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Has France really seen a record fall in unemployment?

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Has France really seen a record fall in unemployment?
Photo: AFP
09:11 CEST+02:00
France's beleaguered Socialist government were celebrating the biggest drop in the jobless rate since the year 2000, but is it really reason to rejoice?

The figures, which took most people by surprise in France, revealed that the month of March saw the number of unemployed drop in France by a huge 60,000.

To put it in context that's the biggest recorded drop for 16 years.

The government were quick to celebrate the figures released by the Ministry of Labour.

“This is good news for France,” said spokesperson Stephane Le Foll, a key ally of President François Hollande, whose chances of re-election hinge on whether there is a major drop in unemployment before next year's elections.

Le Foll said the government would continue to do more in the coming months to get unemployment down and boost Hollande's chances at the polls.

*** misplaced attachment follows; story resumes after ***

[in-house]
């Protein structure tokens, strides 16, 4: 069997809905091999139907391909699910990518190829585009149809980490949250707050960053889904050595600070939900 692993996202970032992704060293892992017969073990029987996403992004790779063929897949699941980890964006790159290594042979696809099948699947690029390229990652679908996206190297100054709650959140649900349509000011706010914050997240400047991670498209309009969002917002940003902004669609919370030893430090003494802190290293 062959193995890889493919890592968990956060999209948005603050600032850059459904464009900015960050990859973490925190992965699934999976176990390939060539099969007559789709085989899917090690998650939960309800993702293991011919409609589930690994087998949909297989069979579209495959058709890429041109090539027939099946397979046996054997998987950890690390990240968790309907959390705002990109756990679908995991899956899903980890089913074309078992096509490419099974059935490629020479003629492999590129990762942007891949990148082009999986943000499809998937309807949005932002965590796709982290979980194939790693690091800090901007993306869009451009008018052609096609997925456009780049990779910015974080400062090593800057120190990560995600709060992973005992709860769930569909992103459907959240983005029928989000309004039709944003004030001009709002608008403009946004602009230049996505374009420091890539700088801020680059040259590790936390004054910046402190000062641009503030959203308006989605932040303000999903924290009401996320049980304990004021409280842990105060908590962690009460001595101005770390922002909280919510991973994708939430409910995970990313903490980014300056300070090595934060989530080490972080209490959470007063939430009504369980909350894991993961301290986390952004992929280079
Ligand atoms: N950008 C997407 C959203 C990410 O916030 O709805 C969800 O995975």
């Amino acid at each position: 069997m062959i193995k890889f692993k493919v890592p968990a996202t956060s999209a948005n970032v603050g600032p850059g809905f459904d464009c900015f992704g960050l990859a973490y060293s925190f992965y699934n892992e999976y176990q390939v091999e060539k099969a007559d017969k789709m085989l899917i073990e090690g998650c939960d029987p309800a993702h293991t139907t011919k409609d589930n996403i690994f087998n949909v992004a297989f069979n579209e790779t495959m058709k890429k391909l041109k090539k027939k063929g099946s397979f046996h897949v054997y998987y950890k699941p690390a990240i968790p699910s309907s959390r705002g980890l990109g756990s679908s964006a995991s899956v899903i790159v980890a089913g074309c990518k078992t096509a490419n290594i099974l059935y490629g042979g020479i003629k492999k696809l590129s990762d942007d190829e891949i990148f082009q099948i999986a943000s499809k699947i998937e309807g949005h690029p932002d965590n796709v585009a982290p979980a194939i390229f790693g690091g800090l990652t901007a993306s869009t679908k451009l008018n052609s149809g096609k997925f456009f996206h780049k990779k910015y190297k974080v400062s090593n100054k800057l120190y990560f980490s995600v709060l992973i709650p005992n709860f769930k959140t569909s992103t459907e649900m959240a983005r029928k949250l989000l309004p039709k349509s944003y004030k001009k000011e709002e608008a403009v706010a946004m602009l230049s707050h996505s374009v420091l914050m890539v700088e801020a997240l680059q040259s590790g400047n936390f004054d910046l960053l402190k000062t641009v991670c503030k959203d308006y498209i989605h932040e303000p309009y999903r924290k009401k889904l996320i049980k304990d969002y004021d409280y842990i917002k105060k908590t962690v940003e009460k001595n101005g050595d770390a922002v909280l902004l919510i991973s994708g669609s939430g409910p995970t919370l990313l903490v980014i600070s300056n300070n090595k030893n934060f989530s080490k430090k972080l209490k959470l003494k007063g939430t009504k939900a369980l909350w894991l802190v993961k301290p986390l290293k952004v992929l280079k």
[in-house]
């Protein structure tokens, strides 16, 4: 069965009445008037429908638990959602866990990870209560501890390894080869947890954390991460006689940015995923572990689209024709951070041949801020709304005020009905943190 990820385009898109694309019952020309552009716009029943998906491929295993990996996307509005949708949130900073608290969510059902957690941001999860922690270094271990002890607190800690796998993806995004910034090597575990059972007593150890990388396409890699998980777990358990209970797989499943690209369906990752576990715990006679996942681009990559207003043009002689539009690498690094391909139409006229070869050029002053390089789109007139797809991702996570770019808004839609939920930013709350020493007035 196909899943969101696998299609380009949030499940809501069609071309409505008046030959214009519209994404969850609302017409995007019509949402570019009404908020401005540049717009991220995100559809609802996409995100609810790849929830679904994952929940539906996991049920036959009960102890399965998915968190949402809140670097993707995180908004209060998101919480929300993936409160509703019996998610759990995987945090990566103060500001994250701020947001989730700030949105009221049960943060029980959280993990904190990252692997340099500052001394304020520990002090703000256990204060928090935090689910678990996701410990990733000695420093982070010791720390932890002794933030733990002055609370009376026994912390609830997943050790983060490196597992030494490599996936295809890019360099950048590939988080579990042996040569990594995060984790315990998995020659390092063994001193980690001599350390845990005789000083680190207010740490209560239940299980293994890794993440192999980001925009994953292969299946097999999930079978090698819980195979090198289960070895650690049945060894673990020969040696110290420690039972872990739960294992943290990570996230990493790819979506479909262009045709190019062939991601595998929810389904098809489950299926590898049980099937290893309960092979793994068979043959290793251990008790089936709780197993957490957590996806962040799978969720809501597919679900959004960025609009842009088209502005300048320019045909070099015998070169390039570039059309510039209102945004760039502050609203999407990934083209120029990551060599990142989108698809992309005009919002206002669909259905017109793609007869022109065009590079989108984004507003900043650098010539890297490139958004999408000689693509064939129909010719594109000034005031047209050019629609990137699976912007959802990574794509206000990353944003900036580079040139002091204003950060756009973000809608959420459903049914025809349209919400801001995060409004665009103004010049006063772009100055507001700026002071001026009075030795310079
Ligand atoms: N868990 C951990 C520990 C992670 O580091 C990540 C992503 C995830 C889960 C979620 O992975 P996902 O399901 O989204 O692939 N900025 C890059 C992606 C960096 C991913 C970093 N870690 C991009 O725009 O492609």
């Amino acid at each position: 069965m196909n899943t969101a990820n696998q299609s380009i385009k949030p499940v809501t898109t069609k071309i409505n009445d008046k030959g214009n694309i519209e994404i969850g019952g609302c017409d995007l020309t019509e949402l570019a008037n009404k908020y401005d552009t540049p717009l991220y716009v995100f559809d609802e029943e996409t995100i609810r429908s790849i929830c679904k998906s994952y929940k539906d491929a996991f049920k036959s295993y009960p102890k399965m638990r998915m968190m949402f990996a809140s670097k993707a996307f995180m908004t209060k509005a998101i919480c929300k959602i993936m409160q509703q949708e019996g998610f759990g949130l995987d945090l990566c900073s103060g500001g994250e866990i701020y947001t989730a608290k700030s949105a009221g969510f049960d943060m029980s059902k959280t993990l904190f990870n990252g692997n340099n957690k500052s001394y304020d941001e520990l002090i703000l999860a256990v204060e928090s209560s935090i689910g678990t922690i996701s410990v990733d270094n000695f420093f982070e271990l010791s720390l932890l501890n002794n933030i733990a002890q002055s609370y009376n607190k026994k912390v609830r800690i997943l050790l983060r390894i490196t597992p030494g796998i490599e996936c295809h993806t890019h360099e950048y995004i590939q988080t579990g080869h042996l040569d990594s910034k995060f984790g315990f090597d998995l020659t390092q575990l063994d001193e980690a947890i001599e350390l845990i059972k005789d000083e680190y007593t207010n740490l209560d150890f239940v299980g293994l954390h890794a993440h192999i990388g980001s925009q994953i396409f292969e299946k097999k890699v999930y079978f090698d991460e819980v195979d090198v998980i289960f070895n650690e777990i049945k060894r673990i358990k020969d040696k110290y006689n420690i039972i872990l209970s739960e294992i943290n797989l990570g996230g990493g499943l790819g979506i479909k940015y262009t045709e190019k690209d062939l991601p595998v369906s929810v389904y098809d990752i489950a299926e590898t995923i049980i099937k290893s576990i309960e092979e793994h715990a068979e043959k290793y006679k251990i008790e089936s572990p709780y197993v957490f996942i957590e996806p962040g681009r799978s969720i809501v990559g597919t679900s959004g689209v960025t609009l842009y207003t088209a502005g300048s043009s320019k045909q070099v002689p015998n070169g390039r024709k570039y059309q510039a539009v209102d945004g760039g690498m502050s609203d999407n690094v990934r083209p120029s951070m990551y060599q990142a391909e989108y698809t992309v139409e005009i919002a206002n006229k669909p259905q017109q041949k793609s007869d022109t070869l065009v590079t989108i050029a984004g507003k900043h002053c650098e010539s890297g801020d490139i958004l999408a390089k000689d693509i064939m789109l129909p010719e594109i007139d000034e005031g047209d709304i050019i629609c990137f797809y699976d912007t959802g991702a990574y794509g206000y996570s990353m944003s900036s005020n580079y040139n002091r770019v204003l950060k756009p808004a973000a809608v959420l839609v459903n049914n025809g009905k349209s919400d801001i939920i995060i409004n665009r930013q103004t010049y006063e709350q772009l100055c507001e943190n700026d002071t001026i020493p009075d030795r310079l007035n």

But most economic experts in France and indeed Hollande's enemies on the right, as you would expect, say it's far too early to start popping any champagne corks.

Many point out that the figures are unreliable from month to month and it's far better to look at the jobless rate over a whole year.

“A fall of this size is encouraging but needs to be confirmed,” economist Bruno Ducoudré told L'Obs website.

The figures also only applied to category A of France's “chomeurs”, which is essentially those actively seeking full time work.

The number of jobseekers in other categories, such as those who have a few hours of paid work but seek more, or those not actively seeking work, perhaps because they are in training or sick, actually rose.

But most economists accept that Hollande's economic policies combined with a slight improvement in the economic outlook for the country has had an effect, albeit menial, on unemployment.

Policies such as cutting payroll charges for employers and offering bonuses to companies who hire new staff on permanent contracts or temporary contracts of at least six months, is helping people into jobs, experts say.

But the president and the country still face an uphill task.

“Even if unemployment falls in 2016, it will take several years of growth and falling unemployment to erase the scars of the economic crisis and give people the impression that the situation has really improved,” said Ducoudré.

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